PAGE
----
NY Guidelines For Yeshiva Educational Requirements Are Struck Down

Yesterday a New York state trial court judge struck down the state's controversial Guidelines adopted last year aimed at  assuring that yeshivas, as well as other non-public religious and independent schools, comply with state law requiring them to offer an education substantially equivalent to that of public schools. (See prior related posting.) In Parents for Educational and Religious Liberty in Schools v. Rosa, (Albany Cty. Sup. Ct., April 17, 2019), the court held that the education commissioner did not comply with the notice and comment requirements of the State Administrative Procedure Act in adopting the Guidelines. Gothamist reports on the decision. [Thanks to Steven H. Sholk for the lead.]

Thursday, April 18, 2019

8th Circuit Hears Arguments Over Title VII's Applicability To Sexual Orientation

Yesterday, the U.S. 8th Circuit Court of Appeals heard oral arguments in Horton  v.  Midwest Geriatric Management (audio of full oral argument). As reported by the National Law Journal, at issue is whether Title VII's prohibition on discrimination "because of sex" covers discrimination on the basis of sexual orientation. In the case, a health care specialist sued after his offer of employment was rescinded, claiming the rescission came because his employer discovered he was gay.

Wednesday, April 17, 2019

Rockland County Issues New Orders To Combat Measles Spread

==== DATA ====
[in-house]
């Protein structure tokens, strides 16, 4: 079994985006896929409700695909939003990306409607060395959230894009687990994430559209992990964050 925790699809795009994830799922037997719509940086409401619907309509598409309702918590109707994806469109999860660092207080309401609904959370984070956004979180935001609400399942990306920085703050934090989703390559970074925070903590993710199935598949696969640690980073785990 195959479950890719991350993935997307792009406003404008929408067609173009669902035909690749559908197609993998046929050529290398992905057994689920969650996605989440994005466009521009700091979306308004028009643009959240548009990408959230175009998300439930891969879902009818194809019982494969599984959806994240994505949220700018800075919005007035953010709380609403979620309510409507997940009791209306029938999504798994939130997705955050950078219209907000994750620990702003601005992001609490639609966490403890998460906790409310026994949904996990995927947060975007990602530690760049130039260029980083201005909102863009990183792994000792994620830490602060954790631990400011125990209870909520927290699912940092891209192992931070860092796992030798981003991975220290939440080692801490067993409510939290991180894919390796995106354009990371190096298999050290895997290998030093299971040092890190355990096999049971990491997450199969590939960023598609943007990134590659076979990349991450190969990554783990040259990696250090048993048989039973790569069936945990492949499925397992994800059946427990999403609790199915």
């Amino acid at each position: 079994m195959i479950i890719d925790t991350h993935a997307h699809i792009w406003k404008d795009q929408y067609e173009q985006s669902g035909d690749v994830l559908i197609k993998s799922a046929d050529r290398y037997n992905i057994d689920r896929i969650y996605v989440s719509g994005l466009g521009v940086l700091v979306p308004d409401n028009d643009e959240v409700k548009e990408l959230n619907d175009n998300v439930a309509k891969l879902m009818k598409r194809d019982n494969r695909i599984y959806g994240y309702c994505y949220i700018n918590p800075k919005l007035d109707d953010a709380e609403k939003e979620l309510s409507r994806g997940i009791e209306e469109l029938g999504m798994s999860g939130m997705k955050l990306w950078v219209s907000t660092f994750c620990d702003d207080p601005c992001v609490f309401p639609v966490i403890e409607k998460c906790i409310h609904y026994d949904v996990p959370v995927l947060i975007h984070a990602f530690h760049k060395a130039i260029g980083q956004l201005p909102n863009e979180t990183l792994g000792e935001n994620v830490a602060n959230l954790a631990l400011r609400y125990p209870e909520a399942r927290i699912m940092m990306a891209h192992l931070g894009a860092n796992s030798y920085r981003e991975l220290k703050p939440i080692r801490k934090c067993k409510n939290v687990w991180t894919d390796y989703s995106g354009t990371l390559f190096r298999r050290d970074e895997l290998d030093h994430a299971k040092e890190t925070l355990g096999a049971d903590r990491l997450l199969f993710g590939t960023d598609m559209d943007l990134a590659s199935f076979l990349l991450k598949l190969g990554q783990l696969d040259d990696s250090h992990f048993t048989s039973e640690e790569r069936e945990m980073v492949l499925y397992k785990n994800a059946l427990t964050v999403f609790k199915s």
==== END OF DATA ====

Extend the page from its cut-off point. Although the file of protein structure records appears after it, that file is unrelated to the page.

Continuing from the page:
Rockland County, New York health authorities are taking new steps to combat the spread of measles in the county.  As previously reported, on April 5 a New York state trial court judge held that the health department's declaration of a state of emergency was invalid. That decision is being appealed. Yesterday the County announced two new Orders by the Commissioner of Health, relying on different legal authority than the basis of the Order that was struck down.

The first new Order (full text) provides that anyone diagnosed with measles, or exposed to someone diagnosed with measles, must be excluded as a public health nuisance from places of public assembly for up to 21 days. Places of public assembly are defined broadly and include the homes of other persons.

The second new order requires schools in two zip code areas to file a notarized statement identifying unvaccinated students who, as required, have been excluded from school. Orangetown Daily Voice reports on these developments.

Morocco Names Chief Rabbinical Court Master, Ending 100 Years of Vacancies In the Post

Arutz Sheva reports that the government of Morocco, on behalf of the country's King Mohammed VI, has appointed Rabbi Yoshiahu Pinto to the post of Supreme Chief Rabbinical Court Master. The post has been vacant for last 100 years. In his position, Pinto will head the Moroccan Jewish community's kosher food supervision and will adjudicate religious and customary issues for the country's 10,000 Jewish residents, as well as for the many Jewish visitors to the country.

DOJ Settles RLUIPA Zoning Claims With Texas City

The Department of Justice announced yesterday that it has reached an agreement with the City of Farmersville, Texas to resolve allegations that the city violated RLUIPA when in 2017 it denied a Muslim organization approval for construction of a cemetery: